ACC.14: Finding a cardiology job requires a broad network

Twitter icon
Facebook icon
LinkedIn icon
e-mail icon
Google icon
 - The Business Handshake

WASHINGTON, D.C.—For young cardiologists looking to move from fellowship to a contract, casting a wide net of contacts is key to landing a job, according to a March 29 presentation at the American College of Cardiology (ACC) scientific session.

Networking with people in your program and colleagues at cardiology conferences is an obvious strategy, but jobs could come from sources you might not expect, said Andrew Freeman, MD, of National Jewish Health in Denver.

These unexpected job sources include drug and device company representatives, who may have heard about openings in other hospitals. Nurses and staff in the cath and echo labs may also have a line on an opening they could share with job seekers. If a recruiter calls to talk about an unwanted opportunity, be nice in declining and inquire about other openings or suggestions.

As with career searches in other fields, Freeman stressed that your CV must be top-notch. “If English is not your first language, I highly recommend giving your CV to the most academic English teacher you can find and say, ‘Grill this for grammar and punctuation and make sure it is correct.’”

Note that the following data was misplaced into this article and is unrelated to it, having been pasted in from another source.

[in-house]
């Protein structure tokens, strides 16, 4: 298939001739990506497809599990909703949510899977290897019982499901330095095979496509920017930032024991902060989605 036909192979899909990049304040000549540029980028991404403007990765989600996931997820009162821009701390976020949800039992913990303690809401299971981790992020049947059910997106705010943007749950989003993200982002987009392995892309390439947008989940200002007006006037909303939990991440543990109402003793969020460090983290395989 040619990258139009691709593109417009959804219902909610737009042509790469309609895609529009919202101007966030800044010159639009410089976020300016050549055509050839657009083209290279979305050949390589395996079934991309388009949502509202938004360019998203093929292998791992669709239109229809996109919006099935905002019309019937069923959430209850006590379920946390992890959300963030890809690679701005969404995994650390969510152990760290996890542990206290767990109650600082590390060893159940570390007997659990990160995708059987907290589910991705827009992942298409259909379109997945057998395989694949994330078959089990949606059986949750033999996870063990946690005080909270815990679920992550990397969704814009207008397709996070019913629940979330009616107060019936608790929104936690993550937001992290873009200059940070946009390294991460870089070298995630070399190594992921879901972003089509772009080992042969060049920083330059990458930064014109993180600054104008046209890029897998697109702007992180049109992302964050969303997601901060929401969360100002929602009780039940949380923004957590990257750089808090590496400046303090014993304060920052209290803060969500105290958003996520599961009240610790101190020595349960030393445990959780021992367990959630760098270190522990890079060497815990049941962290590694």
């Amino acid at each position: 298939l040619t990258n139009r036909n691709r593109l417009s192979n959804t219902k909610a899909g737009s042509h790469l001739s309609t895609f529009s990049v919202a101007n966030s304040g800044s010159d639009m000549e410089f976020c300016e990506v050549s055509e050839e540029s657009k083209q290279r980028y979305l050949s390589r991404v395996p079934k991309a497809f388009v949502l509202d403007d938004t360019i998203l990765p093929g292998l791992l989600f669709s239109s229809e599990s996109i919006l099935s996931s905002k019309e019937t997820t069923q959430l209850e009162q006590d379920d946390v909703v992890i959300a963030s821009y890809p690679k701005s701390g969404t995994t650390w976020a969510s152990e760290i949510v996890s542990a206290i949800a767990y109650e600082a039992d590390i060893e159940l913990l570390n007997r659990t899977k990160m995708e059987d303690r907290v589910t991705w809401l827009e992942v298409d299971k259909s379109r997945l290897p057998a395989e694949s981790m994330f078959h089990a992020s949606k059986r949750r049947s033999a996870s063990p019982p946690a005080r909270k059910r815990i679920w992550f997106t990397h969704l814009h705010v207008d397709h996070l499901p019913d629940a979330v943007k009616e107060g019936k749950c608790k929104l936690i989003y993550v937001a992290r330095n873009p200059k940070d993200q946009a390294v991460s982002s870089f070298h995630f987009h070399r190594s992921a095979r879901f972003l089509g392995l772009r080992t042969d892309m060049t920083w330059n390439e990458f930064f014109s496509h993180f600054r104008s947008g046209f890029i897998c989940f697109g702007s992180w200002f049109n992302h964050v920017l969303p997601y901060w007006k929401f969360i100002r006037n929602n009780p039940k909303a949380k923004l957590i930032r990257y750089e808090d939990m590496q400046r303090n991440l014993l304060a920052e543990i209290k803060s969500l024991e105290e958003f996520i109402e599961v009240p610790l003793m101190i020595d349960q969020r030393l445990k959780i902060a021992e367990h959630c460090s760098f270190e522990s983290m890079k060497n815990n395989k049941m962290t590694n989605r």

Hospital jobs can be tough to come by in recent years, as those planning to retire have delayed those plans due to the recession or other financial considerations. In spite of a need for cardiologists, Freeman explained that many organizations are reducing staff or increasingly employing non-physician clinicians. “Nothing wrong with a non-physician clinician, but when it’s you trying to get a job, it’s a big deal if you’re competing against a nurse practitioner or a PA [physician assistant].”

Employment at hospitals also means more red tape, and staff changes—if, for instance, replacing a nurse who is not doing quality work—can proceed at a “glacial” pace, warned Freeman.

That said, there are a number of perks that accompany hospital employment. Hospitals tend to have more organized infrastructure and are likely to have better benefits. Human resource departments are more likely to offer maternity or paternity leave, and links to other large hospitals, especially if associated a large network, could come in handy if considering a move.

Freeman advised professionals in their early career to push themselves to be the best they can be, even if a fellow may groan at having to take a 5 p.m. consult. These young cardiologists should get used to the work and want to take on patients. “You want every last one. Midnight on New Year’s Day you’re ready for a consult because you need to build your name and your practice.”